Ariel Investments’ business success is tied to its prioritization of organizational culture.
Disclaimer: This case study emanates from Willis Towers Watson’s Chief Human Resources Officer Thinking Ahead Group, which examines the approaches organizations are taking to address ESG-related factors involving sustainable human capital value. Its contents in no way reflect an endorsement of Ariel products or investment strategy or any other fund advisor by Willis Towers Watson.
By aligning its human capital management philosophy with principles from its own investment philosophy, Ariel Investments LLC, the oldest minority-owned asset management firm in the U.S., is able to offer perspective on the role human capital value creation plays in its business success.
Ariel’s Talent team is dedicated to recruiting, engaging and retaining talent by creating workplace experiences that foster personal and professional accountability, growth and development. Diversity, equity and inclusion are inherent in the way work gets done and are fundamental to the DNA of the firm as evidenced by the following actions and their measurement:
- People: When diversity and inclusion spans all levels of an organization, corporations are better.
- Purchasing: When contractual relationships with minorities are encouraged, corporate reputations grow.
- Philanthropy: When philanthropic contributions also target minority and civil rights organizations, corporations are ultimately supporting their consumer base.
This approach was forged by the firm’s co-CEOs, Mellody Hobson and John Rogers, long before human capital measurement, sustainable investing and ESG were mainstream.
Consistent with recent research from Willis Towers Watson and others, institutional investors continue to prioritize and apply valuation premiums to companies that excel on environmental, social and governance (ESG) measures, with continued emphasis on “social” factors, such as human capital value.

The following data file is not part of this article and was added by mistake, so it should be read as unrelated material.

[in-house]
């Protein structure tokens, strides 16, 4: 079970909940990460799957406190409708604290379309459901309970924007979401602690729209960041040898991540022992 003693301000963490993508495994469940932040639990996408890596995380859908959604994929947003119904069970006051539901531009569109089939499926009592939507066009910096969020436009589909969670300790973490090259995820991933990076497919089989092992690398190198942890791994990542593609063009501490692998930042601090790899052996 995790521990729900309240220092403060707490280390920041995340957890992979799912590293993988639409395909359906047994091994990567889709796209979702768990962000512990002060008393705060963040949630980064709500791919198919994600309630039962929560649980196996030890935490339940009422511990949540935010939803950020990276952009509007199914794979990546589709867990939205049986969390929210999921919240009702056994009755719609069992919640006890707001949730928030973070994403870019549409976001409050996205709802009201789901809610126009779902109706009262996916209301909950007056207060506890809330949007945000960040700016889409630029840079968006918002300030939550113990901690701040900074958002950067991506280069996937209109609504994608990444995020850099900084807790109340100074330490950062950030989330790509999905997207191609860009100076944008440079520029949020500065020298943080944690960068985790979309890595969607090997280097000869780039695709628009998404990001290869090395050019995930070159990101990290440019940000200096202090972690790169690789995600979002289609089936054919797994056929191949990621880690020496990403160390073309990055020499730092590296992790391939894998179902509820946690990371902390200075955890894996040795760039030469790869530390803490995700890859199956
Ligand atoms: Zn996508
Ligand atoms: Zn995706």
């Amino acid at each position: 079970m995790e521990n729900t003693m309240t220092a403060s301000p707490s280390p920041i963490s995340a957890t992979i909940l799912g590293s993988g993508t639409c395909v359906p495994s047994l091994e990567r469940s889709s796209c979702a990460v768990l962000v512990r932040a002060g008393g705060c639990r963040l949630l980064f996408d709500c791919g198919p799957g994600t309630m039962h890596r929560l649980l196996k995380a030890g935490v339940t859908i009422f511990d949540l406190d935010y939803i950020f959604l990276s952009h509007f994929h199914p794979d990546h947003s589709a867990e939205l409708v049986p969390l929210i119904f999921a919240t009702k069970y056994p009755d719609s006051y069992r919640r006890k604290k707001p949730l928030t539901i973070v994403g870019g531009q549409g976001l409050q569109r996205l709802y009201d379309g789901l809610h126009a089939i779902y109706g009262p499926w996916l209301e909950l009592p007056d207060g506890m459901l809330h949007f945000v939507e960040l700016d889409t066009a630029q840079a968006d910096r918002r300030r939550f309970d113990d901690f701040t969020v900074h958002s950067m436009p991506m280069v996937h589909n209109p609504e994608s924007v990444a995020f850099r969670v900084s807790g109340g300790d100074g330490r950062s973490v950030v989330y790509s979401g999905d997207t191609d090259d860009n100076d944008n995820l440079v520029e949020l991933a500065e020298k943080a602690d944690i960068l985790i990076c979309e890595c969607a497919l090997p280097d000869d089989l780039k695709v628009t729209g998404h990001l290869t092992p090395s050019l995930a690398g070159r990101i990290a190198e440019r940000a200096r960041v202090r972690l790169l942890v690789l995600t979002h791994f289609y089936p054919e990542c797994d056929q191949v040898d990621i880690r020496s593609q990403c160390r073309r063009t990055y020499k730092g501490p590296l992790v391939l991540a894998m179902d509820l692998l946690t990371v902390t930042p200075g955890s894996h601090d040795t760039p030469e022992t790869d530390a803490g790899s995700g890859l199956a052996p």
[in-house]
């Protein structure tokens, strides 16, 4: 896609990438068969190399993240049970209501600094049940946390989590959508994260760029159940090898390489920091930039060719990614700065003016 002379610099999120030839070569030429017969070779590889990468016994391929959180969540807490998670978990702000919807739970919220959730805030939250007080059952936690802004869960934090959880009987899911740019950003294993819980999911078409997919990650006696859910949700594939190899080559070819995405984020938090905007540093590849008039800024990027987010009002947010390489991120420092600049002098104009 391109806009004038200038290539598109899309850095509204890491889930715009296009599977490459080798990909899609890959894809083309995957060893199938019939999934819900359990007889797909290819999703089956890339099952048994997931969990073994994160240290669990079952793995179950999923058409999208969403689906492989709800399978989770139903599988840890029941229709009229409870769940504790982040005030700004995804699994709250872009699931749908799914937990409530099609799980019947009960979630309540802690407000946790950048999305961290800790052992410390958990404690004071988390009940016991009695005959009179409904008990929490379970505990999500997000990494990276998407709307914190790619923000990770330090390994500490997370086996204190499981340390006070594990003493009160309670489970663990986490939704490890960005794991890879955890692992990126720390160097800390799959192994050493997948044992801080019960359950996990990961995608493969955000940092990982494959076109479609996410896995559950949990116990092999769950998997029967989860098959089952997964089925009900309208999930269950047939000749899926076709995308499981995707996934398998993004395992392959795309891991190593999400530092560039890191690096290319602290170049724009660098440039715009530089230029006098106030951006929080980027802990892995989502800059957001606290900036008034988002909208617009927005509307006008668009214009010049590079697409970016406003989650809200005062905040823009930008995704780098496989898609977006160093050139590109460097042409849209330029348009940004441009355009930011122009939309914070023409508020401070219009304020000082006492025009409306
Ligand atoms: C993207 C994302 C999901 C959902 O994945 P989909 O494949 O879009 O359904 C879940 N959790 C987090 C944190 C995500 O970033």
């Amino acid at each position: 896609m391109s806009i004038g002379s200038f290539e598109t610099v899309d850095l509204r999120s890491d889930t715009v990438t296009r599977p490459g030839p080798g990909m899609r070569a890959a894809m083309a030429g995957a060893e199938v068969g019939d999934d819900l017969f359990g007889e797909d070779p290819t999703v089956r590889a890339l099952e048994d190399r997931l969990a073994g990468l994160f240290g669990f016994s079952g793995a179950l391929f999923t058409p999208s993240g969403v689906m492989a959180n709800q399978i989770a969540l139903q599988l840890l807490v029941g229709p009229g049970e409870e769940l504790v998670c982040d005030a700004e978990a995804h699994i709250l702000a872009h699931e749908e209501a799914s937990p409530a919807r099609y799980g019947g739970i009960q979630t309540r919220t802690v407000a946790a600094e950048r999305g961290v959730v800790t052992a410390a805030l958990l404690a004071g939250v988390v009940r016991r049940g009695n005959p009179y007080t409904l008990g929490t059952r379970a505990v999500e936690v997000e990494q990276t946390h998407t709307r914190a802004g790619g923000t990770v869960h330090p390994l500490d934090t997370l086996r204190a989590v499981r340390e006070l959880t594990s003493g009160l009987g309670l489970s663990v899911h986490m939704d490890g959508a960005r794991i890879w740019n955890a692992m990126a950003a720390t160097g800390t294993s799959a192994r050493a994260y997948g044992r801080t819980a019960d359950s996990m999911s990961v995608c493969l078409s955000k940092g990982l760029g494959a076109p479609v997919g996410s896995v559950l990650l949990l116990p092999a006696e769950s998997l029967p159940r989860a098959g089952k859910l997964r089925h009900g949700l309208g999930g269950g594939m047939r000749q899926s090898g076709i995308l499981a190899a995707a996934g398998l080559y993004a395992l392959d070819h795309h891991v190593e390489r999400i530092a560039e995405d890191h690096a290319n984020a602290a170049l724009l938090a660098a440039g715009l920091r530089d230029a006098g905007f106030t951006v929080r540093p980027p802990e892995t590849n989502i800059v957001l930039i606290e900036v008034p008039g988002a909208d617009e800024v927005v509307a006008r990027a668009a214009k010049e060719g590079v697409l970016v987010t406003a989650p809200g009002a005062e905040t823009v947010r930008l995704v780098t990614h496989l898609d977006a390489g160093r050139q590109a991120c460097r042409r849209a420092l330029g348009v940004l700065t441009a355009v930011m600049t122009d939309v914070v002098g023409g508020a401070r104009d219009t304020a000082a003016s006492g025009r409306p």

Ariel’s longstanding commitment to these principles as both employer and investor provides a unique lens into the performance impact of doing so.
Ariel began as a small- and mid-cap value manager and evolved strategically over time to $16 billion in assets under management to include international, small-cap concentrated and other products, by continuing to stress taking the long-term view, as do many fund managers. Ariel’s investment philosophy is rooted in assessing the human capital value of any company it considers adding to its portfolio.
Rogers, Ariel’s co-founder and chief investment officer, frequently conveys in public forums that it is no accident that the firm’s logo is a tortoise with a trophy. Ariel employs a rigorous analytical approach when considering ESG risk factors, which increasingly focus on human capital value factors, such as diversity, equity and inclusion, workforce financial literacy and wellbeing, workforce health and safety, pay and benefits equity, engagement and culture alignment. These also factor heavily into the company’s decision-making on internal priorities and programs.
Ariel’s leaders frequently discuss how boardroom “Jackie Robinson moments,” as well as rethinking retirement savings policies, company culture, employee wellbeing and other key people policies drive their success. Rogers told Market Watch, “If your management team and your board looks and acts like a 1940s company, it’s hard for us to have confidence in you as an investment. We want a company that looks like a 21st-century company.”
The foundation of human capital value inside Ariel is culture, and the company belief is that culture…
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